For customers in the region, Oracle today offers cloud solutions in a variety of different segments: infrastructure as a service (IaaS), which provides access to virtual storage and servers; platform as a service (PaaS), which allows users to develop and manage their own applications through the cloud; and software as a service (SaaS), which allows access to software applications hosted on the cloud.
In addition to public cloud, where storage space at a data center is shared by multiple customers, Oracle also offers private cloud, where hardware and storage are reserved for a single customer.
The goal is to provide end-to-end cloud services as part of a larger struggle underway in the region, where Oracle is in the midst of a cloud arms race. In September 2017, Amazon’s cloud subsidiary Amazon Web Services (AWS) announced plans to open its own data centers in the Middle East by early 2019, starting in Bahrain. “As countries in the Middle East look to transform their economies for generations to come, technology will play a major role, and the cloud will be in the middle of that transformation,” said Andy Jassy, CEO of AWS, in a press release. Globally, AWS boasted a 44.2% market share in IaaS public cloud services as of 2016, according to IT research firm Gartner.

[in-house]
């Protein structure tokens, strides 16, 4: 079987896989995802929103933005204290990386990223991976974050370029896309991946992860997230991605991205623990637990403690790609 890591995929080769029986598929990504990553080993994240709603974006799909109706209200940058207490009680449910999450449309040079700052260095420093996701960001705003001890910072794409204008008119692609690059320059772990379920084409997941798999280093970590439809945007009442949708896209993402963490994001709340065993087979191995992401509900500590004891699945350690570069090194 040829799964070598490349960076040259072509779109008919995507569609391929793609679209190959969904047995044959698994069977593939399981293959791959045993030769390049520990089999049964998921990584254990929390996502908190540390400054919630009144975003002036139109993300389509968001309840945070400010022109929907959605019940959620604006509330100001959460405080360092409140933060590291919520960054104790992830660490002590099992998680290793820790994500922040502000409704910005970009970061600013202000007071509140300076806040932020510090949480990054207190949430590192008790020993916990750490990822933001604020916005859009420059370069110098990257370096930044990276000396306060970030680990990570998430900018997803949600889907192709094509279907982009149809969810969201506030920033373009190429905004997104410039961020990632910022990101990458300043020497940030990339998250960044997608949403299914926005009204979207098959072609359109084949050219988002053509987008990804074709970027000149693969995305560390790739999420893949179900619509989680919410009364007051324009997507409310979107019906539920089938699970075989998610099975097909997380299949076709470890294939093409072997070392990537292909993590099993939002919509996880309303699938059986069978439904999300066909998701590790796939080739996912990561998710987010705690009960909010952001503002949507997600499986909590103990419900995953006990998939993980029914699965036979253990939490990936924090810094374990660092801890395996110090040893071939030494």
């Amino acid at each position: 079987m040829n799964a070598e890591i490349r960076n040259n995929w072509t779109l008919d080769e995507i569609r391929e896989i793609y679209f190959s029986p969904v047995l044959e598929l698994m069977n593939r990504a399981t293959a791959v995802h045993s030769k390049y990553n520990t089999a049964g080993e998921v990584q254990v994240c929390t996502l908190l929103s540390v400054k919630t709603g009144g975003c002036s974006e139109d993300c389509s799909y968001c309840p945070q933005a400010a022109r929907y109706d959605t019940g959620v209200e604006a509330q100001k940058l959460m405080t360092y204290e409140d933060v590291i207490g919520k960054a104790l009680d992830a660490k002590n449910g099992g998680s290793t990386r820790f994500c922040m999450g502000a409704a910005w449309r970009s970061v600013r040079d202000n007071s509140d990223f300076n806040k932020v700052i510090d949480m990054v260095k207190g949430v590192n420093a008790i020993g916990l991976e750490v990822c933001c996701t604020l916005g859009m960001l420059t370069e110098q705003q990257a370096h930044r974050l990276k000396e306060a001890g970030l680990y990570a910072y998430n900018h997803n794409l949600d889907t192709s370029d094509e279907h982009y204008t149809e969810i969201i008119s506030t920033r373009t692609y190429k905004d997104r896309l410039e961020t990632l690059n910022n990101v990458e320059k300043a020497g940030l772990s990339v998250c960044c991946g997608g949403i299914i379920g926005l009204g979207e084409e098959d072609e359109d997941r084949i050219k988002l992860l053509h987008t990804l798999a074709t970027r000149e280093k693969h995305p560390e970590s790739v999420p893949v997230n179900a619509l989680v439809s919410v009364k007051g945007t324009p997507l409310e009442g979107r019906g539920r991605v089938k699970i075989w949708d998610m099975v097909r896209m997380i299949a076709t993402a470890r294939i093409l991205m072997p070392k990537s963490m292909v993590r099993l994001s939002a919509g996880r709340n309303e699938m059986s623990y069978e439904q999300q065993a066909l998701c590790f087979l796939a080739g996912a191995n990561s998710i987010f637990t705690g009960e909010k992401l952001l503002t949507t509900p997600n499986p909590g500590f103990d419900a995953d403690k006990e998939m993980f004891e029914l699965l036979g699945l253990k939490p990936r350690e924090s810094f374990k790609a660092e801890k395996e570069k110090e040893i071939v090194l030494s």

German competitor SAP also announced plans this year to open a data center in the U.A.E. Not to be left out, Microsoft has announced plans to launch a data center next year in South Africa, which will serve regional customers using its cloud platform. China’s Alibaba is in the mix too, having established a cloud data center in Dubai last year.
Competition is just one obstacle. “Cloud adoption has a few challenges around connectivity, lack of clarity around data governance, apprehensions around security and the lack of clarity around service level agreements from cloud services providers,” says Megha Kumar, the International Data Corporation’s (IDC) director of software research for the Middle East, Africa and Turkey. In addition to apprehensions from regional customers about moving their data to the cloud, Oracle has to contend with local cybersecurity laws preventing companies from housing data for Gulf clients overseas.
However, on a global level, initial returns on Oracle’s shift to the cloud seem promising. Although its declining legacy software licensing business still brings in the bulk of revenues, it’s the cloud that’s driving growth. For its 2017 fiscal year, cloud revenues were up 60% to $4.6 billion, while total revenues were up 2% to $37.7 billion.
In the region, Al Thehaiban declines to break down local revenues specifically, where the overall outlook may not be as rosy. Total cloud and on-premise software revenues (which were reported together) for Europe, Middle East and Africa amounted to $8.4 billion in 2017, virtually flat from the year prior, while hardware revenues fell.